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Research Project

Gender aspects in alpha-1 antitrypsin deficiency

Principal Investigator:
Franziska Trudzinski
Thoraxklinik Heidelberg gGmbH
Heidelberg, Germany
Start date:
December 2023
Contact E-mail:
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Data on gender differences in chronic obstructive pulmonary disease (COPD) suggest that women are at particular risk of developing COPD. A growing body of epidemiological data suggests that women are much more susceptible than men to the harmful effects of cigarette smoke. It is estimated that women who smoke are 50% more likely to develop COPD than men who smoke, In line with these assumptions, women are overrepresented in the never-smoking group in clinical studies and COPD cohorts.
In addition, COPD, which is often seen as a disease of older men, is still underdiagnosed in women. Women also have a different perception of the disease, often report different symptoms than men. Despite having the same lung function, they often have a higher symptom burden and exacerbation rate.


The aim is to analyse gender-specific aspects in the EARCO cohort. To this end, cross-sectional analyses of all patients for whom information on gender is available are planned. The following questions are to be answered

 1) Are there differences between men and women in terms of awareness of AATD, time of diagnosis, functional limitations at initial diagnosis, referral to a specialist, diagnostic work-up (lung function, CT chest, elastography, etc.) and initiation of augmentation therapy?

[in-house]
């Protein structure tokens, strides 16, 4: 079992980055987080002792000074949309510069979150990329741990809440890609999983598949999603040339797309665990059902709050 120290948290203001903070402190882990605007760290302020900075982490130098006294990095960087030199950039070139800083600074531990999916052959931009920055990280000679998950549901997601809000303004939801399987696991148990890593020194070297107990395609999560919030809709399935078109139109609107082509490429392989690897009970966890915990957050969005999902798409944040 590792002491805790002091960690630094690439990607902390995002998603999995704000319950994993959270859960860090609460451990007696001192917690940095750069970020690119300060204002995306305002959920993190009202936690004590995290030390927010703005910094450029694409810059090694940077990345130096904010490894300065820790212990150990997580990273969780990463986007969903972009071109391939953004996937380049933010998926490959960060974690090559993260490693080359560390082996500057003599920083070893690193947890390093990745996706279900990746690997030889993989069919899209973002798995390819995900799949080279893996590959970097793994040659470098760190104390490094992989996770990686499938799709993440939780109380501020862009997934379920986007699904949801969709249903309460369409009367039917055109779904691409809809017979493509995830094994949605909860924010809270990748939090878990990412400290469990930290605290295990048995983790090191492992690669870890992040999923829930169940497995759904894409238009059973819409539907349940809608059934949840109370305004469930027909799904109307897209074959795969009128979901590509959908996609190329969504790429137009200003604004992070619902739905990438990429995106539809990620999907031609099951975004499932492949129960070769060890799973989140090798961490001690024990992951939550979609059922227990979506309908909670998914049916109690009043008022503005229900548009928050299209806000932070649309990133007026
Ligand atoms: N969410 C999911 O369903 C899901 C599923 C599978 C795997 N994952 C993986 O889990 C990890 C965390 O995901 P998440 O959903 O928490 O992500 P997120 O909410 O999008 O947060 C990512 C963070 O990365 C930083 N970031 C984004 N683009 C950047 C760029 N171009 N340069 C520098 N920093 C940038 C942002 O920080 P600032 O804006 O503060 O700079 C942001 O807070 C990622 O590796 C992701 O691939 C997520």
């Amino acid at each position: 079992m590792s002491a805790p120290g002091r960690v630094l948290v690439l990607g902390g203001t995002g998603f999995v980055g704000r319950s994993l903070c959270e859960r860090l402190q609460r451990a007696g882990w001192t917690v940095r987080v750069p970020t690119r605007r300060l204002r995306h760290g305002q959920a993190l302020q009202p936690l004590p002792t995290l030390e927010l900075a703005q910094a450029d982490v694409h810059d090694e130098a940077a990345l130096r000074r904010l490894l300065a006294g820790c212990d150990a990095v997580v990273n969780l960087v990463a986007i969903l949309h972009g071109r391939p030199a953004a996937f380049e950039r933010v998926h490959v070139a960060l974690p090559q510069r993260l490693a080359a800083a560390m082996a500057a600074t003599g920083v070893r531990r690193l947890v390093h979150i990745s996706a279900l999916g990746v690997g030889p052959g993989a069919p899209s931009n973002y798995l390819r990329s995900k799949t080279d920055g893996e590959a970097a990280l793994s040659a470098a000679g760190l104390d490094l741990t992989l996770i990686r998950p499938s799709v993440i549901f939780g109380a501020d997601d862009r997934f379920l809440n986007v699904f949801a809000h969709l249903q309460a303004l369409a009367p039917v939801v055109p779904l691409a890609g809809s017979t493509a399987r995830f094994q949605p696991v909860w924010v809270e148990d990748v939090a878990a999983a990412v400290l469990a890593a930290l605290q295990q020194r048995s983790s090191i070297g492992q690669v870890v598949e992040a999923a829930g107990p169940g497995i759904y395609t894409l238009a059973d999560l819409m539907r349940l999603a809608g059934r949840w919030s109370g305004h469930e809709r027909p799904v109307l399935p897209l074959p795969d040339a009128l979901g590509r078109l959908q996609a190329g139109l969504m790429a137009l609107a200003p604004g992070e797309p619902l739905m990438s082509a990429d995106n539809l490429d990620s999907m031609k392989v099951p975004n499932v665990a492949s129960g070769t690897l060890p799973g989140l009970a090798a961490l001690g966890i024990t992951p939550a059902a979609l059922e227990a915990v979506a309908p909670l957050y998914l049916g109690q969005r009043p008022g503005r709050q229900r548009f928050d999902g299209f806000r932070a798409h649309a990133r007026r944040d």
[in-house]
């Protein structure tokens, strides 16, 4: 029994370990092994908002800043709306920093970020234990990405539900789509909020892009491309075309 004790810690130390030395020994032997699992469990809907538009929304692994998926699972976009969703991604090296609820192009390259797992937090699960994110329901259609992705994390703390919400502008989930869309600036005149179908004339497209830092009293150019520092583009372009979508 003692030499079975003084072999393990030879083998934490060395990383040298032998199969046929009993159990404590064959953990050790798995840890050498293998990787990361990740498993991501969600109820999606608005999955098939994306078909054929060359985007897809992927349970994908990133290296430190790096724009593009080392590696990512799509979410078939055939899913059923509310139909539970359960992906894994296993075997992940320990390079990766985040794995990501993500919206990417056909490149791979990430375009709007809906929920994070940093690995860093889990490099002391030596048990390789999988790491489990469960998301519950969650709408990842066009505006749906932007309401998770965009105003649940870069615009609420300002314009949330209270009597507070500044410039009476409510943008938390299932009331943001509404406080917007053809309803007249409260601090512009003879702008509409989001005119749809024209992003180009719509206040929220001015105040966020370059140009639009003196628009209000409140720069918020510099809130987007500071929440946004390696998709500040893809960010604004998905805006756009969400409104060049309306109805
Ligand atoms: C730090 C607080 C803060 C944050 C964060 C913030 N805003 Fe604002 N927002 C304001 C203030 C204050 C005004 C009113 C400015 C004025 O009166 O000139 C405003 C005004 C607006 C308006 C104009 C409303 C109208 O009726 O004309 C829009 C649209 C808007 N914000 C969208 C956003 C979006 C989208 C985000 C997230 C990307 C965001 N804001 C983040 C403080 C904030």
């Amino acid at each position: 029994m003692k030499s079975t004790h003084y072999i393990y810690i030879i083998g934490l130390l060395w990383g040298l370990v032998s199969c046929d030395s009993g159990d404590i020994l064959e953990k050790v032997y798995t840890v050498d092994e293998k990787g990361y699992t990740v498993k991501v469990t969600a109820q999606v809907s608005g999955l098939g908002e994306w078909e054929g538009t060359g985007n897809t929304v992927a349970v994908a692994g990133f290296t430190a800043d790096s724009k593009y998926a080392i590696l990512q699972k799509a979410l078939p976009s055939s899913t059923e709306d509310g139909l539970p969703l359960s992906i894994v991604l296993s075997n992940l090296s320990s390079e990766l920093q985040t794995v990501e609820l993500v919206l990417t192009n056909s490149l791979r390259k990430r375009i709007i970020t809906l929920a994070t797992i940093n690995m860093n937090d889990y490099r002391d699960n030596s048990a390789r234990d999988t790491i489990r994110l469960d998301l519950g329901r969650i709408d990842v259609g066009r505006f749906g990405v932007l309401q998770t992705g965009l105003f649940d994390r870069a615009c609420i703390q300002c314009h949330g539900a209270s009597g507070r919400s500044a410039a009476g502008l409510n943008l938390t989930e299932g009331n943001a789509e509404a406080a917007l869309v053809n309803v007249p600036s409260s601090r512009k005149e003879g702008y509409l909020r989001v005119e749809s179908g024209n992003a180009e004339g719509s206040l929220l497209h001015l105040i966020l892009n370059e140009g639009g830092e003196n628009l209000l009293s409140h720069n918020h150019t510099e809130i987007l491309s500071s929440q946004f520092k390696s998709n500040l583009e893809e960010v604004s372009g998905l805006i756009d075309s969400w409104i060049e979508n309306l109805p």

2) Are there gender differences in symptoms, frequency and severity of exacerbations, risk factors such as tobacco, alcohol and exposure? The extent and characteristics of lung disease (asthma, COPD, bronchiectasis) and the pattern of comorbidities?


Inclusion criteria

Analysis of baseline data to define demographic and clinical characteristics between women and men of patients included in the EARCO registry

Brief summary

A detailed description of the data will be conducted; in particular, gender aspects will be compared in relation to clinical outcomes. Risk factors such as tobacco, alcohol and exposure, genotype, serum AAT levels and comorbidities will be compared with functional outcomes, lung function, diffusion capacity, 6-minute walk distance, physical activity, health-related quality of life and symptoms. Group comparisons, linear and logistic regression analyses, and factor analyses will be performed as appropriate.